Tuesday, November 1, 2005

Deeper Into the Mysteries

Been reading Mystics and Miracles: True Stories of Lives Touched By God by Bert Ghezzi. Here are a few excerpts from the Introduction which really light me up:
We get the word mystic from a Greek root that means “mystery.” A mystic is a person who is “introduced into the mysteries.” Broadly speaking, all Christians are mystics. We believe that by faith we are initiated into the mysteries of Christ’s death and resurrection. But most Christians are not mystics in the technical sense because we have yet to penetrate the Christian mysteries in depth. That’s what sets a true mystic apart from the crowd….

Why are the mystic’s lives marked by so many miracles? Why do they experience so many visions, healings, and other supernatural events? I have some thoughts on that question.

First, mystics are lovers. They love God with their heart and soul, and they love people with every ounce of their being. When they put their love into action, signs and wonders flow….

Second, if you look at it from another angle, you could say that mystics do not work miracles at all. You could argue that not even those who produce the greatest miracles are actually wonder-workers. They just draw near and stay close to Christ, who is the real miracle worker. The mystics are intimate friends of Jesus, and their personal relationship with him is so secure that they can ask him for favors and expect to receive them….

Third, God grants the mystics a foretaste of heaven and allows the supernatural realm to penetrate their earthly lives.
What Bert Ghezzi is describing is, to my way of thinking, normal Christianity. No, it is not average Christianity (the way things usually are), but the way Christians are supposed to live — fully in love with God and with people (Matthew 22:36-40), intimate friends with Jesus (John 15:9-17), always allowing the supernatural realm to penetrate our earthly lives (Matthew 6:10; 18:18-20). In the Great Commission, Jesus gave us great authority, saying,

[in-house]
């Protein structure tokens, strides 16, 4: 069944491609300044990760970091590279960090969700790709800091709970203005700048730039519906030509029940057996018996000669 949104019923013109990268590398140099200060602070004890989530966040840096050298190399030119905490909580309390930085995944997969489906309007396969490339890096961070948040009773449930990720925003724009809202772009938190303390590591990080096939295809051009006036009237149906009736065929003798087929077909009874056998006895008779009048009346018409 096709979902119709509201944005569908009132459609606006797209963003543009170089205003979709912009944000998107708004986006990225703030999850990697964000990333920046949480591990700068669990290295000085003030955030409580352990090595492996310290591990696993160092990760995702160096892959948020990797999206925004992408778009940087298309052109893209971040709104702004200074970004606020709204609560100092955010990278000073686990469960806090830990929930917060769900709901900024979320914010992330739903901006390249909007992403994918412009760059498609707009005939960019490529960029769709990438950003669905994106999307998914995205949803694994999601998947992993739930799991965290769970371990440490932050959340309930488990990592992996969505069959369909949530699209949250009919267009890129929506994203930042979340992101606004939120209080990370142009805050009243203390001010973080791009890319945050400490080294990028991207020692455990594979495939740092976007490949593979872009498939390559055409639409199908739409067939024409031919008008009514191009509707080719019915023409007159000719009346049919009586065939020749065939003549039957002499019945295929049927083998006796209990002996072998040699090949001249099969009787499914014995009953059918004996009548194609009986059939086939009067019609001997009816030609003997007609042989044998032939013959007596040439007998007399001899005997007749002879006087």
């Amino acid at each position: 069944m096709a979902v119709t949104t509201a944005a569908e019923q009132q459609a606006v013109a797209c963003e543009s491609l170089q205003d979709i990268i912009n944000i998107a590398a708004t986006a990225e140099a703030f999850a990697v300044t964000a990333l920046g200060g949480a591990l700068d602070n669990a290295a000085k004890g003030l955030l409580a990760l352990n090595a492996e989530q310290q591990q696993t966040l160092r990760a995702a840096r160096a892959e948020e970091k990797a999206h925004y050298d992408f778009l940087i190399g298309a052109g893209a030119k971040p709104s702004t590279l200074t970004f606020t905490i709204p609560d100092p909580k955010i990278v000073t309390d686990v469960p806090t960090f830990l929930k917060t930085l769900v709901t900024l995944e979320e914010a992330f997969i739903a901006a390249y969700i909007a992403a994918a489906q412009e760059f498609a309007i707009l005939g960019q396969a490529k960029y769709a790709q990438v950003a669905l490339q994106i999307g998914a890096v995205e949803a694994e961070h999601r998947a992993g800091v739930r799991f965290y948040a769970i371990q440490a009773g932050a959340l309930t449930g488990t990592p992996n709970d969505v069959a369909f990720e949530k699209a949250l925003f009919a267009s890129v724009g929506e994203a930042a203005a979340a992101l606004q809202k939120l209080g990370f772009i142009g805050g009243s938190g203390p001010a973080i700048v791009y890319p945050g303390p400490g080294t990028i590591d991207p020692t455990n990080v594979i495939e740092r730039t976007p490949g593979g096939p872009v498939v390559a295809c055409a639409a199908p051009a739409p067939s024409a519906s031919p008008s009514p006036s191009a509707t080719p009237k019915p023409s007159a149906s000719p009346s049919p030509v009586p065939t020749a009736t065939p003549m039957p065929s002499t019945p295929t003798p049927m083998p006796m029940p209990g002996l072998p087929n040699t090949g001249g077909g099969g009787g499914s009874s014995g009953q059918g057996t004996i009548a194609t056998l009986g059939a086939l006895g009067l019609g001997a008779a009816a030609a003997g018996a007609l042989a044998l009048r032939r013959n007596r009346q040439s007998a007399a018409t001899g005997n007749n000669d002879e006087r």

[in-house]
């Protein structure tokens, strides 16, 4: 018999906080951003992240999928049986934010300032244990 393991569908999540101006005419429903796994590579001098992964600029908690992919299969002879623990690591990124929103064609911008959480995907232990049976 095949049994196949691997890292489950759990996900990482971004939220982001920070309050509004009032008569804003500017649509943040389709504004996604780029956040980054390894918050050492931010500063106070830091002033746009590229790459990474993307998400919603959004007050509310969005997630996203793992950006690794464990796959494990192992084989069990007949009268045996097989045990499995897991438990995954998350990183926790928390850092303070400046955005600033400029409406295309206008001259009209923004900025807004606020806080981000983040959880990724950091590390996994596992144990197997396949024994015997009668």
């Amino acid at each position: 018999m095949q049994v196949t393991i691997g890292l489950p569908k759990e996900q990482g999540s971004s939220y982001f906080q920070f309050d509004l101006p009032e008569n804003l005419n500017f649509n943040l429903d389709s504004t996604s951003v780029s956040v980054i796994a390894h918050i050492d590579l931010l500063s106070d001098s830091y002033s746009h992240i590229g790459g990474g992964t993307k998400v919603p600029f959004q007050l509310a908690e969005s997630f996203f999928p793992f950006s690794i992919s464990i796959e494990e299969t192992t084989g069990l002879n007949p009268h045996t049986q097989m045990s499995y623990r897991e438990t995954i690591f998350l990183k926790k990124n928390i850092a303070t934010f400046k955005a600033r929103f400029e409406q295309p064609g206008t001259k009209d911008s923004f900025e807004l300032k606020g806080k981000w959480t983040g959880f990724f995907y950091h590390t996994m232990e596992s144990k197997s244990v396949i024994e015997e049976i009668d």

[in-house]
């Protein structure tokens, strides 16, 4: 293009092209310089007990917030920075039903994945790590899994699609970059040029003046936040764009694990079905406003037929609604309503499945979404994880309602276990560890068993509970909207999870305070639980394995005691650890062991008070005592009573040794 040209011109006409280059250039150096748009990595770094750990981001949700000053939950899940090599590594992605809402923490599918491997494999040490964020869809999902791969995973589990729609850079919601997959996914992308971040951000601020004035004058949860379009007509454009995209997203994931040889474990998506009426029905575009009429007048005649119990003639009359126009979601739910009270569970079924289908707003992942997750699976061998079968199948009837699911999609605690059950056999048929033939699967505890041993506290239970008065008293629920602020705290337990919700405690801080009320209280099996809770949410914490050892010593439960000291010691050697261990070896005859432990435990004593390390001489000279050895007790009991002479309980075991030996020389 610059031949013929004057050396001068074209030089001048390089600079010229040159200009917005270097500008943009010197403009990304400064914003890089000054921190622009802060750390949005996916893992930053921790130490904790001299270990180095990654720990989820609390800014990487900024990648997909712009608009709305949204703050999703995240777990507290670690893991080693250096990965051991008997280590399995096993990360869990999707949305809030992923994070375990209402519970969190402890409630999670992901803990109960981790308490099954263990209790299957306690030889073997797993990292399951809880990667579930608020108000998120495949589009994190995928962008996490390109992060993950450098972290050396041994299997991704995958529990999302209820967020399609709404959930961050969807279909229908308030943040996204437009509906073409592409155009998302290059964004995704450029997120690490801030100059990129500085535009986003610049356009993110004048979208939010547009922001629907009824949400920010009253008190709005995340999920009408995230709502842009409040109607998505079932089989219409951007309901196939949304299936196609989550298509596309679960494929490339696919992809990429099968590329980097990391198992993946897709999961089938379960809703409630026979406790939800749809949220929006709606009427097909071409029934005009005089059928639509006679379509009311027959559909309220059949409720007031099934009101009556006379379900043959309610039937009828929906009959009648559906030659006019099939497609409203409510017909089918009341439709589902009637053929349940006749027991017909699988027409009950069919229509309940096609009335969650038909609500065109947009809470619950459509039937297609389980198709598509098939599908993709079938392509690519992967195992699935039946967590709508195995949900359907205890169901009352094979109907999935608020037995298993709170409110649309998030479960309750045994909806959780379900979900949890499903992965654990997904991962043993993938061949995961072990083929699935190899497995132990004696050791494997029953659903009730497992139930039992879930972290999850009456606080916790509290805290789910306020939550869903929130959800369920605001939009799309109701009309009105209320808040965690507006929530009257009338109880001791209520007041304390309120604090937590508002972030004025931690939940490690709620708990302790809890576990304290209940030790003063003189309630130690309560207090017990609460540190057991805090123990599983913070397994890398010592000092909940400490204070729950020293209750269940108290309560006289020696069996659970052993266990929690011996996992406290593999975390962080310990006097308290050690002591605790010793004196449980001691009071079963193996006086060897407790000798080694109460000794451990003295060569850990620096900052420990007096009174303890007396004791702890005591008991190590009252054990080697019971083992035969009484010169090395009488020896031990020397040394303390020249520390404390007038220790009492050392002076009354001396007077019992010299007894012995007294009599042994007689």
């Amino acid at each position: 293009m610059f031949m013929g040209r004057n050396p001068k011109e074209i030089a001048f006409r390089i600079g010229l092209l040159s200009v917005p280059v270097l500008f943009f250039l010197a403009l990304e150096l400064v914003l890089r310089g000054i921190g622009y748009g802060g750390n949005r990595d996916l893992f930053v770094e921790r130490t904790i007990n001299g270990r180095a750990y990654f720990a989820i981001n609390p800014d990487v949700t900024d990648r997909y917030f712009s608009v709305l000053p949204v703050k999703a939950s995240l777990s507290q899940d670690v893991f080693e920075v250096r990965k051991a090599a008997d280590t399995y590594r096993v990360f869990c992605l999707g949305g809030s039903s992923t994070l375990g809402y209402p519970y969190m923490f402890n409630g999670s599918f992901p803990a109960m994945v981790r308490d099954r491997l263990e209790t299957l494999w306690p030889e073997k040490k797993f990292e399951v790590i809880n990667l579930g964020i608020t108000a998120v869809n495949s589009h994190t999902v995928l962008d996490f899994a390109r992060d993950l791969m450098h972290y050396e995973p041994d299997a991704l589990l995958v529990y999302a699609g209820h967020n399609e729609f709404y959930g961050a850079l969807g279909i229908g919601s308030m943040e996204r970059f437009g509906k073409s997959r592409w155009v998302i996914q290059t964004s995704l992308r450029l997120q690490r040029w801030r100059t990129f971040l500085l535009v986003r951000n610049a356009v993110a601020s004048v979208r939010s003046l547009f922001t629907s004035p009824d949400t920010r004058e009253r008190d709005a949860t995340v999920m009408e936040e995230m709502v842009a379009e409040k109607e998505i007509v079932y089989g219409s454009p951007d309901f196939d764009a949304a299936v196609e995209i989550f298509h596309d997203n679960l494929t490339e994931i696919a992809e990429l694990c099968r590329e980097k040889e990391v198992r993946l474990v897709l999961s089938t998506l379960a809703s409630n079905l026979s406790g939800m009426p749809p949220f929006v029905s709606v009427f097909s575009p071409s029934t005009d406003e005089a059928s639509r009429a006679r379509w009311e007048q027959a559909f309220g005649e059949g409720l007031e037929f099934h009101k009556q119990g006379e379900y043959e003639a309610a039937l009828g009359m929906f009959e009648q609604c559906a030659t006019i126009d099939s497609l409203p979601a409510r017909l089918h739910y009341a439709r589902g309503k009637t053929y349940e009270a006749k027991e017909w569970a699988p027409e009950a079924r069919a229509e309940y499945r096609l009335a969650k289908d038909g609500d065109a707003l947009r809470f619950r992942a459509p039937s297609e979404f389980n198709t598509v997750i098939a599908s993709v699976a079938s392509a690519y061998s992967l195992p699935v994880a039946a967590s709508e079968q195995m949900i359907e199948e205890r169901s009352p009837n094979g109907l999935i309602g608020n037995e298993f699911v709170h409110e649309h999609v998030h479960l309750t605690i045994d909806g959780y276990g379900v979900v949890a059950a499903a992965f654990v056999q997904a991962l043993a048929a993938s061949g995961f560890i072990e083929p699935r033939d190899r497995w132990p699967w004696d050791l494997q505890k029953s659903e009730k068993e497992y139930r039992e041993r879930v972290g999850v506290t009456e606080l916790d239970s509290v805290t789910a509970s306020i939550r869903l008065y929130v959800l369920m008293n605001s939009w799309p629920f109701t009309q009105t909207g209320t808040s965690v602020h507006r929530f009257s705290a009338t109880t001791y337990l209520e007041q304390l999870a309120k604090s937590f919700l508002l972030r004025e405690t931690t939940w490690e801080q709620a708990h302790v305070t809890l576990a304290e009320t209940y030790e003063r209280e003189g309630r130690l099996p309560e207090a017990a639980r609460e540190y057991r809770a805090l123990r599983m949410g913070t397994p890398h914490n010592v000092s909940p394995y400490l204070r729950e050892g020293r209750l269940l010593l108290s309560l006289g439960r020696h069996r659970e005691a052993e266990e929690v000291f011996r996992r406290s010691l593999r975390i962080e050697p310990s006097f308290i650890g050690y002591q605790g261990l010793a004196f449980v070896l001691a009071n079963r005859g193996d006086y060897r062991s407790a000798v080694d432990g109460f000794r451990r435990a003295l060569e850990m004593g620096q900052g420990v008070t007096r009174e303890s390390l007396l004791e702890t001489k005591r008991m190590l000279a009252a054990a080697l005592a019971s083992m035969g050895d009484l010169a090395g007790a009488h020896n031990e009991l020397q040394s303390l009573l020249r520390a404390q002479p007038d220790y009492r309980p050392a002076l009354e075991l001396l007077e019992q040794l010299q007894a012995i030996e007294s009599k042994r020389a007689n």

And these signs will follow those who believe: In My name they will cast out demons; they will speak with new tongues; they will take up serpents; and if they drink anything deadly, it will by no means hurt them; they will lay hands on the sick, and they will recover. (Mark 16:17-18)
If we know the Lord Jesus Christ, believing on His name, then these things ought to be following us. If they are not, there is no condemnation on us. We just need to enter deeper into the mysteries* of who Jesus is, what He came to do, what His cross and resurrection are all about, and who we are in Him.

We need to experience more of His love at work in us, and let it flow through us to others. We need to live in our new Holy Spirit birth from above (John 3:3), walk in our heavenly citizenship (Philippians 3:20), and exercise the authority of where we are seated in Christ Jesus at the right hand of the Father (Ephesians 2:6).

The deeper we live in the mysteries of the Lord Jesus Christ, the more our lives will bring forth a foretaste of heaven on earth.

* In the Bible, a mystery is a secret — not one that God is keeping from us, but one that God is revealing to all His people.

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